1) hitting from the top; 2) failure to release. Both are errors in timing, one too early, the other too late. Trying to swing the club, rather than hit the ball, is an effective cure for both.
We’ve just acknowledged in maxim #3 that muscular tension destroys the swing. But, what causes the tension? As Ike Handy so aptly put in his book by the same name, “It’s the damned ball.” Laboratory research isn’t necessary to discover that a highhandicapper’s practice swing and his swing at the ball are not the same. The former is generally free-flowing, rhythmical, and in good sequence. The latter is usually quick, tense, and poorly timed. For the better player, the visual difference between a practice swing and a real swing is not as noticeable. But, the results frequently indicate added tension when the ball is present.
I concede that players handicapped by a short backswing need more of hit feeling. They have no choice. You can’t make a true swing that generates speed unless you can wind the body. But, it’s all a matter of degree. Some feel more swing, some feel more hit. Swinging the golf club to your target, not hitting at the ball, should be the objective for all. Trying to maintain the degree of muscular tension similar to that which you use in a full practice swing will help.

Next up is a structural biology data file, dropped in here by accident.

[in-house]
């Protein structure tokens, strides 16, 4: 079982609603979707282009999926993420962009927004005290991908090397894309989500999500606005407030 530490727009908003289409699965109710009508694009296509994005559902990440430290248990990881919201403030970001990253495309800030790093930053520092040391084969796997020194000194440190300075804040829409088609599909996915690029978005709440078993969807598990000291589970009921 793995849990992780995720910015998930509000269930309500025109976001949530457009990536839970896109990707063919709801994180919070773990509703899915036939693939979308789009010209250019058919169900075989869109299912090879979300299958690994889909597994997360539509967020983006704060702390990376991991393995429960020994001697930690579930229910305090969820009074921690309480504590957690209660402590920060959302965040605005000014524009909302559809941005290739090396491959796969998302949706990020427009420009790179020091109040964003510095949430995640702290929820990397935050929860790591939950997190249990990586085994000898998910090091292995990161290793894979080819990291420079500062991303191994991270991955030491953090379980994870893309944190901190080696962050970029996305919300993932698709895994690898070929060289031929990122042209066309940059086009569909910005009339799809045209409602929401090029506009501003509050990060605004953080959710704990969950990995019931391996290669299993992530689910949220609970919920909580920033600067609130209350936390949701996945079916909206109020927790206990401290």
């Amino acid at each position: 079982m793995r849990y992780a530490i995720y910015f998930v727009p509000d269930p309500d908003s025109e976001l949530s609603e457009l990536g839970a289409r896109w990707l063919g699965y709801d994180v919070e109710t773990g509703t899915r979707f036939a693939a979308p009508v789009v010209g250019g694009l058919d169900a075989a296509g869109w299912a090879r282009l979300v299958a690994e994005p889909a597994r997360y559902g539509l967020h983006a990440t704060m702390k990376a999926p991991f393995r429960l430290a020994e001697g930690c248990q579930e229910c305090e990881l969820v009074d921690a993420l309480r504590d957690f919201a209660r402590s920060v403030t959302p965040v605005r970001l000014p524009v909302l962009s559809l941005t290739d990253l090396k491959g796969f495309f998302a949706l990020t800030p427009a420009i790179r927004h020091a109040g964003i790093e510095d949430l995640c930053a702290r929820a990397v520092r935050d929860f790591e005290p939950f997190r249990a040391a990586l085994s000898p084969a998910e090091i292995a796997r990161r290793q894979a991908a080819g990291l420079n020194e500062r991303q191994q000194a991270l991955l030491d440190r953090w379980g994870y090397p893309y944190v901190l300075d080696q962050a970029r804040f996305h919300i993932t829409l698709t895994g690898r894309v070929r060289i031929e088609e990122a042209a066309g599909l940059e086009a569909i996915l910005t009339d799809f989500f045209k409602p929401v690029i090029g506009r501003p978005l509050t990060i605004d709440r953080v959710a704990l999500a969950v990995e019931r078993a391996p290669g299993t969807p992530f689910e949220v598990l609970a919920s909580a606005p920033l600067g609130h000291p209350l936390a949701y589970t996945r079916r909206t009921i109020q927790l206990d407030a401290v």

4. Low scores are the result of good shots. Good shots are the result of correct swings. Correct swings are the result of clearly understanding and feeling what you are trying to do.